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Q. I am a 59-year-old retiree. I need your guidance on investing in NCDs that offer a higher interest compared with FDs.
A. If you have never invested in NCDs before, you need to do some due diligence and learning before entering the debt market.
NCDs offer higher rates than bank fixed deposits (FDs). But that is only because they are riskier instruments than bank FDs.
Here are some facts you need to know before you invest in one: NCDs do carry credit rating but as seen in the past two years, credit rating can become totally irrelevant suddenly when rating agencies are caught unawares in a brewing credit issue. Hence, it has become necessary for investors to read the offer document (for a primary issue) or know the financials of a company well before you choose NCDs.
An NCD need not always be secured by a collateral and even if it is, the charge on the collateral could be subordinate, which means your claim will be entertained only after other creditors’.
Put and call options
Some NCDs have put or call options. A call option allows the company to prematurely redeem the NCD and a put option similarly allows you to make an early exit from the bond. This may mean the time frame of the NCD is not the same as what is mentioned as ‘tenure.’ Many investors think that if NCDs are held in demat form, the interest is not taxable because there is no TDS.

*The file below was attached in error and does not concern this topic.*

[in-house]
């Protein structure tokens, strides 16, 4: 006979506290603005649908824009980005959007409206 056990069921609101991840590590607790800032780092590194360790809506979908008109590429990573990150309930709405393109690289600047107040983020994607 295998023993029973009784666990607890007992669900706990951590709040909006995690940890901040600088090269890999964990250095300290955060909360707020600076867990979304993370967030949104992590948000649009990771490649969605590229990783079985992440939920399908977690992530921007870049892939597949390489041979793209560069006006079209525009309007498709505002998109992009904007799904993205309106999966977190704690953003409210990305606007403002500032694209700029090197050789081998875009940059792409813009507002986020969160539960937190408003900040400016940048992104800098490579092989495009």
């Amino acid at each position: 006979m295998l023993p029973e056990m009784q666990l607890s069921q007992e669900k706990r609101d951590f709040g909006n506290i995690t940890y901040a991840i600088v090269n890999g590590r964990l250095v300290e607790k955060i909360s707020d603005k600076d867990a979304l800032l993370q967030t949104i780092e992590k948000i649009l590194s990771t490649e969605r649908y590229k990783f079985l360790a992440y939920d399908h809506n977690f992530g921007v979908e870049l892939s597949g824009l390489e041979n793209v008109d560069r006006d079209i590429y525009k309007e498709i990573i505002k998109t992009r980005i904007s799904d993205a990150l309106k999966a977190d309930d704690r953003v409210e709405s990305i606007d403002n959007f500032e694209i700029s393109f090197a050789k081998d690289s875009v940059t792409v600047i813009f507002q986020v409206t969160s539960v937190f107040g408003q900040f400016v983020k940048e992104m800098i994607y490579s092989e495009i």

This is not correct. They are taxable at your income tax slab rate. Generally, it is better not to go for long- tenure NCDs (over five years or sometimes even perpetual) as the ratings may change and a bond may turn out to be poorer in credit worthiness.
If such a bond has low liquidity in the secondary market, you may be stuck with it.
A final word on NCDs: when you buy them in the secondary market it is important to understand whether you are buying at the right price because only the market price at which you enter determines the yield. We are now in a low-interest scenario. That means bonds have already rallied quite a bit. Buying NCDs in the secondary market now, without knowing the interest rate risk, may result in capital losses for even a year or two if your price is unfavourable.
If all this seems too much for you, please stick to RBI Floating Rate Bonds, Senior Citizens’ Savings Scheme and Pradhan Mantri Vaya Vandhana Yojana.
Q. I am 57 years old. Until now, I have had no specific investments for retirement, except for a few fixed asset investments. I want to retire next year. So, please suggest ways to invest for regular, lifelong pension. Also, how much should I invest?
A. It may be hard for you to enter any wealth-building asset classes such as equities now, given that you don’t have much time. It is best for you to reduce your exposure to fixed assets and liquidate them. Use the proceeds to invest in options such as Post Office Senior Citizens’ Scheme (at the age of 60), RBI Floating Rate bonds and perhaps options such as LIC’s Jeevan Akshay VII – which is an immediate annuity plan. The final settlement from your job may also be used to park in LIC’s Vaya Vandhana Yojana (at 60), if the plan continues then.
Use bank deposits and savings accounts to park short-term emergency money. Your idea should be to build a portfolio of liquid investments that are safe and one that you can draw from, for emergencies, besides a high-quality secure portfolio that generates regular income for you.
(The author is co-founder, Primeinvestor.in)